Surgical planning of liver tumor resections requires detailed three-dimensional (3D) understanding of the complex arrangement of vasculature, liver segments and tumors. Knowledge about location and sizes of liver segments is important for choosing an optimal surgical resection approach and predicting postoperative residual liver capacity. The aim of this work is to facilitate such surgical planning process by developing a robust method for portal vein tree segmentation. The work also investigates the impact of vessel segmentation on the approximation of liver segment volumes. For segment approximation, smaller portal vein branches are of importance. Small branches, however, are difficult to segment due to noise and partial volume effects. Our vessel segmentation is based on the original gray-values and on the result of a vessel enhancement filter. Validation of the developed portal vein segmentation method in computer generated phantoms shows that, compared to a conventional approach, more vessel branches can be segmented. Experiments with in vivo acquired liver CT data sets confirmed this result. The outcome of a Nearest Neighbor liver segment approximation method applied to phantom data demonstrates, that the proposed vessel segmentation approach translates into a more accurate segment partitioning.
Planning of surgical liver tumor resections based on image data from X-ray computed tomography requires
correct segmentation of the liver, liver vasculature and pathological structures. Automatic liver segmentation
methods frequently fail in cases where the anatomy is degenerated by lesions or other present liver diseases. On
the other hand performing a manual segmentation is a tedious and time consuming task. Therefore Augmented
Reality based segmentation refinement tools are reported, that aid radiologists to efficiently correct incorrect
segmentations in true 3D using head-mounted displays and tracked input devices. The developed methods
facilitate segmentation refinement by interactively deforming a mesh data structure reconstructed from an initial
segmentation. The variety of refinement methods are all accessible through the intuitive, direct 3D user interface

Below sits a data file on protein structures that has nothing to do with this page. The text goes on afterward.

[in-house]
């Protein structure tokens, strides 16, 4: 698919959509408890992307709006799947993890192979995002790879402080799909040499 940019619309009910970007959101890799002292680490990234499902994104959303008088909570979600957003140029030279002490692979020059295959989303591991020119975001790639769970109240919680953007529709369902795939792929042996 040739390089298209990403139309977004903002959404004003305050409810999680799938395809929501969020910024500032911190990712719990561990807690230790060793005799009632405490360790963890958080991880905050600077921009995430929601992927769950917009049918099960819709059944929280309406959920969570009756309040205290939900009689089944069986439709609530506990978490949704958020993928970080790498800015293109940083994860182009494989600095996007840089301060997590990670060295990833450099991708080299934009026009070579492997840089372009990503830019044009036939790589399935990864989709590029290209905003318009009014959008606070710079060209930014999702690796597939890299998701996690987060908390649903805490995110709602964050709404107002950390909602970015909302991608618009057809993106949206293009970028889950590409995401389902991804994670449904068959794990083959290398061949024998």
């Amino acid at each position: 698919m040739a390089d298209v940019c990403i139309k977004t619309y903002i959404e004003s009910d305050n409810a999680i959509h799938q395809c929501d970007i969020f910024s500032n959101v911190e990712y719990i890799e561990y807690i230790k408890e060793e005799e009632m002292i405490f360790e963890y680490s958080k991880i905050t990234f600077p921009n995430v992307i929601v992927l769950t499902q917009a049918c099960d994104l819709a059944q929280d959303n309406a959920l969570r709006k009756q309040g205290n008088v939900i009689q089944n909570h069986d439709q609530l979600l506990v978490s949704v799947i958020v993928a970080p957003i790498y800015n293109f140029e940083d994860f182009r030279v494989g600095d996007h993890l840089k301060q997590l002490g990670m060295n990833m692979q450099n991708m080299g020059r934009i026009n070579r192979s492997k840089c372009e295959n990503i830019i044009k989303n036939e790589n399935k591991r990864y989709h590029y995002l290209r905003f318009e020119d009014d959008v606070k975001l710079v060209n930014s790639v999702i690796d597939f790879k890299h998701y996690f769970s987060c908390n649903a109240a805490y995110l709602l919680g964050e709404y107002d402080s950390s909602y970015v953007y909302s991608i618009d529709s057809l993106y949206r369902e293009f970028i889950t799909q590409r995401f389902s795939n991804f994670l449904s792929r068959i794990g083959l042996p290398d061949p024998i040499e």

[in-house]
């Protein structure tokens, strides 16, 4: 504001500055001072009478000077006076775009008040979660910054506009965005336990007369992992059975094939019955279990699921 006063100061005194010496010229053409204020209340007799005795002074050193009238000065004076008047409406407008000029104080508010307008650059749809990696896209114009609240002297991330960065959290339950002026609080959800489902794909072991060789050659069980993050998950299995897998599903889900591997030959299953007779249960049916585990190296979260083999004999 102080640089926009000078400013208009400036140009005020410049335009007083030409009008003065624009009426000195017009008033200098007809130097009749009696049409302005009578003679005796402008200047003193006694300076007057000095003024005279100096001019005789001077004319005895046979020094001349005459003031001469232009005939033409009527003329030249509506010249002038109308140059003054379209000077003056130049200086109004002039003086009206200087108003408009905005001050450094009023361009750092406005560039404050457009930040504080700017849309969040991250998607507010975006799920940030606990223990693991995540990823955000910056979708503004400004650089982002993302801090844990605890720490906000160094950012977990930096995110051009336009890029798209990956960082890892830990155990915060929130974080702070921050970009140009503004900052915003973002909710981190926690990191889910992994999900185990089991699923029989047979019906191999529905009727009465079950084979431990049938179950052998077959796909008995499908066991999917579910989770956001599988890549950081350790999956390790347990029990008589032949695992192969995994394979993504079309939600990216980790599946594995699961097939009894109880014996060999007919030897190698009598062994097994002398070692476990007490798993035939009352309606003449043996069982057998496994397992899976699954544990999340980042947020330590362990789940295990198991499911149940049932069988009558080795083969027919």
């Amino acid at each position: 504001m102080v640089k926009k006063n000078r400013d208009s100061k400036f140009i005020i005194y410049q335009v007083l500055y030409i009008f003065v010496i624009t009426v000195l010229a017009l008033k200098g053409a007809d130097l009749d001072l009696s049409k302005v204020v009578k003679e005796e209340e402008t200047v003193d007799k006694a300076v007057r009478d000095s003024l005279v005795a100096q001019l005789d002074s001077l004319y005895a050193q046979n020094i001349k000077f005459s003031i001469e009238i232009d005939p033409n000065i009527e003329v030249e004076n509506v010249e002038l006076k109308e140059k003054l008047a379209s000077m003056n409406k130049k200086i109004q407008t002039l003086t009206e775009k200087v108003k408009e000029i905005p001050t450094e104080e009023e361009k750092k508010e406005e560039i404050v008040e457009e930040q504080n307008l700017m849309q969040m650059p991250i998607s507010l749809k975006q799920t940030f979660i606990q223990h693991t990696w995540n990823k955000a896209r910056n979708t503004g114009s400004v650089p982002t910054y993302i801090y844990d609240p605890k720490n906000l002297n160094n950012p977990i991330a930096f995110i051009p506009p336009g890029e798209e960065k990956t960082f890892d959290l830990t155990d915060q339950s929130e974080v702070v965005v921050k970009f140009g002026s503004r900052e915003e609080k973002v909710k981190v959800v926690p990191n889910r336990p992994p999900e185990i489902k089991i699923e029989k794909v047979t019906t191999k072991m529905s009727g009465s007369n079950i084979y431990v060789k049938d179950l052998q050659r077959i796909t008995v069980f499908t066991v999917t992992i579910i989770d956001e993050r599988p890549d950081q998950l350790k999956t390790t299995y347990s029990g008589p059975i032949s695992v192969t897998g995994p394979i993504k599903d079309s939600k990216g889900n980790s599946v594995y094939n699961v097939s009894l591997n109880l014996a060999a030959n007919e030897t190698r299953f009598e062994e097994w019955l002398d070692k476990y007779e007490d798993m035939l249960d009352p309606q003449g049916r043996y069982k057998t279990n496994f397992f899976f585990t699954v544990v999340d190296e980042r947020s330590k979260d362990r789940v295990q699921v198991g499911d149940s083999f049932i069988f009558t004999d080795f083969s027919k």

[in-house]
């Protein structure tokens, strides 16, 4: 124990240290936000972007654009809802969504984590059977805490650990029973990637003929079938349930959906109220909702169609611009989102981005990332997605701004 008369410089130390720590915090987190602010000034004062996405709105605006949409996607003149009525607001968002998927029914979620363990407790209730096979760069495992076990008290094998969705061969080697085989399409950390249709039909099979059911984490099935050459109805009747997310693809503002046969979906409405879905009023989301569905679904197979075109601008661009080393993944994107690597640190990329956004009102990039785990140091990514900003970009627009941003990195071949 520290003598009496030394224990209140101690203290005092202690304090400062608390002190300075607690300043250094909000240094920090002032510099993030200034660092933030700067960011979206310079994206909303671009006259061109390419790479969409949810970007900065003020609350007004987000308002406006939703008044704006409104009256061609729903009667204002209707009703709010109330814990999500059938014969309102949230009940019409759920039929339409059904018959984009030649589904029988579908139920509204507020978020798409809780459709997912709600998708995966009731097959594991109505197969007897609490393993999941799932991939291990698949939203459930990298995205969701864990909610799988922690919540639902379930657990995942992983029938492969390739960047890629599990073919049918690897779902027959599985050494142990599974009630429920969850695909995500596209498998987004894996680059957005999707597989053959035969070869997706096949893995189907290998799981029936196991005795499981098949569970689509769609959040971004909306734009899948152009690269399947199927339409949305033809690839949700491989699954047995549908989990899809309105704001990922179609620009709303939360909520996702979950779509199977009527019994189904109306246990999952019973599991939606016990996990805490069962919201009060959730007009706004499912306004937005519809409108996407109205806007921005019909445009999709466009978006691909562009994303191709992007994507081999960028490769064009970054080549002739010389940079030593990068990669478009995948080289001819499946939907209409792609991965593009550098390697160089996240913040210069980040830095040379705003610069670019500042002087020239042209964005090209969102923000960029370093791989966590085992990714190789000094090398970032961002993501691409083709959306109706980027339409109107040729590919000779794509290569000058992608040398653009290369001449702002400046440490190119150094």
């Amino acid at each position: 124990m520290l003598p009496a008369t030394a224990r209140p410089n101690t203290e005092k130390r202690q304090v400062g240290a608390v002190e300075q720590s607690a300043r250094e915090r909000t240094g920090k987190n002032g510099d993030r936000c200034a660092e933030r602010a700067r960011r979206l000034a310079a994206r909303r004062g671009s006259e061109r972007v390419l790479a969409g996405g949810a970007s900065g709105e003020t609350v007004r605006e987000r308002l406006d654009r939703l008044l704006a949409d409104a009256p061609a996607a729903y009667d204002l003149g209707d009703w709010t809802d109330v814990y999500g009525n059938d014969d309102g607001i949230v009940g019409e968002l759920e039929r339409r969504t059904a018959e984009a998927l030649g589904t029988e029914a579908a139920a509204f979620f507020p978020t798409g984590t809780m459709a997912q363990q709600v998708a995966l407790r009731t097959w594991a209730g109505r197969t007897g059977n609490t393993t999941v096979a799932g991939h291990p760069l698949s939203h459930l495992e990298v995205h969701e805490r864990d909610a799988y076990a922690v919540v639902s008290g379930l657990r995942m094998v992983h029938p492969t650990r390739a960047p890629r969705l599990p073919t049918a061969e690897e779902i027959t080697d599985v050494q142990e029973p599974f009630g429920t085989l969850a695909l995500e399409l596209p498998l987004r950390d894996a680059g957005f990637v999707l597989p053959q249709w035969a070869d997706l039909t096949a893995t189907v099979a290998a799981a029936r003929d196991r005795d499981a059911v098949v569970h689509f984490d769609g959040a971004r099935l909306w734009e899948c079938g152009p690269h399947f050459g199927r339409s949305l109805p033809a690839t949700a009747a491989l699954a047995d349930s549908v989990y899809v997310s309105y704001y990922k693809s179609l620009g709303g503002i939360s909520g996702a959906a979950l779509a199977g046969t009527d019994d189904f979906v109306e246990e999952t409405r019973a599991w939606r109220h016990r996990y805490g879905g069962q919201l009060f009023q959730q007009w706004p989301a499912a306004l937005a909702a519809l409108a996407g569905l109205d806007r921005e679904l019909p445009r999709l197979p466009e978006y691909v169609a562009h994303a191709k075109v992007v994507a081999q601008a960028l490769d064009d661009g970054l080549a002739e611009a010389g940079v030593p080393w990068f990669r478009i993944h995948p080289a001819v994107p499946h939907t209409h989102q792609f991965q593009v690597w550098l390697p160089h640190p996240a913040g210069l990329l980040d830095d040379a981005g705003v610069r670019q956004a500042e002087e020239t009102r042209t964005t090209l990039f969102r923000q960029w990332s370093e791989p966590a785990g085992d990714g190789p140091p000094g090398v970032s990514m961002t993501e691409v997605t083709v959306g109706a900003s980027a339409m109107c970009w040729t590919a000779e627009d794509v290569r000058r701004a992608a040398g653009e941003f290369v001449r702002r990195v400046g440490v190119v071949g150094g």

of an Augmented Reality system.
Surgical resection has evolved to an accepted and widely-used method for the treatment of liver tumors. In order
to elaborate an optimal resection strategy, computer-aided planning tools are required. However, measurements
based on 2D cross sectional images are difficult to perform. Moreover, resection planning with current desktopbased
systems using 3D visualization is also a tedious task because of limited 3D interaction. For facilitating the
planning process, different tools are presented allowing easy user interaction in an Augmented Reality environment.
Methods for quantitative analysis like volume calculation and distance measurements are discussed with
focus on the user interaction aspect. In addition, a tool for automatically generating anatomical resection proposals
based on knowledge about tumor locations and the portal vein tree is described. The presented methods
are part of an evolving liver surgery planning system which is currently evaluated by physicians.
Surgical resection of liver tumors requires a detailed three-dimensional understanding of a complex arrangement of vasculature, liver segments and tumors inside the liver. In most cases, surgeons need to develop this understanding by looking at sequences of axial images from modalities like X-ray computed tomography. A system for liver surgery planning is reported that enables physicians to visualize and refine segmented input liver data sets, as well as to simulate and evaluate different resections plans. The system supports surgeons in finding the optimal treatment strategy for each patient and eases the data preparation process. The use of augmented reality contributes to a user-friendly design and simplifies complex interaction with 3D objects. The main function blocks developed so far are: basic augmented reality environment, user interface, rendering, surface reconstruction from segmented volume data sets, surface manipulation and quantitative measurement toolkit. The flexible design allows to add functionality via plug-ins. First practical evaluation steps have shown a good acceptance. Evaluation of the system is ongoing and future feedback from surgeons will be collected and used for design refinements.